And the winners of their own special copies of Sharktopus on DVD are…
Michael Lockridge with this comment!
Congratulations guys, we’ll be shipping it out to you shortly and awaiting your reviews 😉
You can still buy Sharktopus on Amazon!
What’s with the obsession with Sharktopi? Guess who’s in it!
Tikehau, Tuamotu, French Polynesia
We prepare to leave this little island paradise and head for the Society Islands with a little hesitation. Not only is Papeete, Tahiti the capital and ONLY major city in this “colony” the size of Europe and consisting of a conglomeration of over 100 islands it is also a known location. Translation: Tourist town and more importantly, normal tourists. Unlike us. We’re different.
No, seriously, we are. The nature of cruising on a sailboat makes us a significantly different “type” of tourist than the typical one. For example, we live on our boat so we don’t worry about living in a hotel. Which means we don’t have to make every day worth the daily hotel rate. It actually relieves a great deal of stress from the traveling equation. Instead of telling you about tourist attractions for gringos in Mexico, I can actually tell you what it means to really live in La Cruz de Huanacaxtle for over a month. I can tell you about a city that when we arrived there, most of the tourists were actually other Mexicans!
We don’t have a flight home to catch and that alleviates the rush of most travelers. Met a new friend and want to stay an extra few days to have them over for dinner? Heck, why not? We even have a “home” to invite them to! Fall in love with a place and don’t want to leave yet? Sure, we can tack on a few days. The main concern we have is the expiration of our tourist visas.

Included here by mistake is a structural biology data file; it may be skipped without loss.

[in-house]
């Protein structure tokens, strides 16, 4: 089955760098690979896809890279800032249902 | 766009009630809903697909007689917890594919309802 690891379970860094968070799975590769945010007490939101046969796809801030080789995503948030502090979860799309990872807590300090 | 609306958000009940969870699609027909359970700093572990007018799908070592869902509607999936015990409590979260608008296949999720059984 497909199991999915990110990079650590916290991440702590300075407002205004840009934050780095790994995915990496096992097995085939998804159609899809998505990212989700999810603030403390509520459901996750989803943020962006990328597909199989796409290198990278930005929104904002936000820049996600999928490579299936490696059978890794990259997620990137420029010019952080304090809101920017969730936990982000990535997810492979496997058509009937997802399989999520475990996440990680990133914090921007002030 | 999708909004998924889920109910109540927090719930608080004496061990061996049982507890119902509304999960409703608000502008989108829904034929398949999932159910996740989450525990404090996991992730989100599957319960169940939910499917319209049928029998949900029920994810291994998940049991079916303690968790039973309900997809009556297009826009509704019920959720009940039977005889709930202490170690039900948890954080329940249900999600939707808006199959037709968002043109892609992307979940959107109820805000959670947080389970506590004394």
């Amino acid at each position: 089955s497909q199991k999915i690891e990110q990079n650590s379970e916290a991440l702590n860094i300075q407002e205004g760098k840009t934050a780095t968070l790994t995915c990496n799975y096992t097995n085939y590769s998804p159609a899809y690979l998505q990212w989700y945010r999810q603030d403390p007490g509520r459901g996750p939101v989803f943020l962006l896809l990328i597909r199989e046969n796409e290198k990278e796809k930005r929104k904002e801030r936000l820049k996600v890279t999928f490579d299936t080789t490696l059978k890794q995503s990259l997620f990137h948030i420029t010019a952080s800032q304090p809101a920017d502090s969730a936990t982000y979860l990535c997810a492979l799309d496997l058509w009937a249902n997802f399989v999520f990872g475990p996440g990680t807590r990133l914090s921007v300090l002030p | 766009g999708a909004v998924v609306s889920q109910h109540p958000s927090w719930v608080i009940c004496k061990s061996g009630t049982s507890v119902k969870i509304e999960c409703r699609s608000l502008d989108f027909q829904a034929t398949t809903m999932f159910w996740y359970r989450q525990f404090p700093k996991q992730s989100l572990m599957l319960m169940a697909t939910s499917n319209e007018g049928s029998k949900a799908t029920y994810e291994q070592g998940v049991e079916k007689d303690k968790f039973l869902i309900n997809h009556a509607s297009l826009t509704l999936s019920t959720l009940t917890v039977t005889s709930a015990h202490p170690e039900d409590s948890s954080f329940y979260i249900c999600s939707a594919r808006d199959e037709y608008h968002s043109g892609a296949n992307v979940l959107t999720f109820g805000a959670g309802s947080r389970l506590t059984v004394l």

Also, since leaving Mexico we have pretty much been in places where the locals outnumber the tourists. If you have never been a tourist in a non-tourism location let us tell you, it makes a HUGE difference in the way people treat you and your overall experience. We actually got to meet real Polynesians, not just the smiling people at the fancy hotel and we found out how genuinely friendly most of them are. Also, because there were so few travelers in their towns, we were a novelty to the local people instead of a constant nuisance or just a source of income.
We are exaggerating to a small degree because we are subject to the movements of our ship & the desires of our captain & co-captain (when airline pilots run ships they have funny names for things…) but that really doesn’t interfere as most of us are ready to move on each time that we do.
We also experienced lots of other “non-tourist” things, like grocery shopping in a foreign language, and buying spare parts. Fortunately for us, in both Mexico and French Polynesia we had the use of specialized-for-traveling-sailors Spanish and French dictionaries, for things like the port side of the boat and the head gasket of your engine. Try to explain those with a basic high school or even university level language class!
We’re not saying that we are somehow “better” than the typical tourist; just that what we are looking for and our overall experiences are vastly different. We also put up with more headaches. Like a lack of air conditioning, slow travel and small living conditions. Our movements are restricted by weather windows and if our boat breaks or we lose something overboard we can’t just call someone like for a rental car; we have to deal with it. (There are no boat yards and shipping parts out here is not cheap.)
We also don’t get the benefits of personal service, which means we mostly do our own dishes. Oh yes, and we are sailing a 44 foot boat though the middle of the ocean hundreds of miles from any form of rescue…but to us that’s kind of awesome 😉
We prefer this style of travel. It’s cheaper, more self-reliant and you get to see what we think are the “cool” stuff. You get to connect with people…and get your butt handed to you in ping-pong.
Tahiti will be interesting as we will become tourists in a tourist town for the first time in several months.
Would you be willing to take on a few discomforts and a couple of manageable risks in order to sail the world?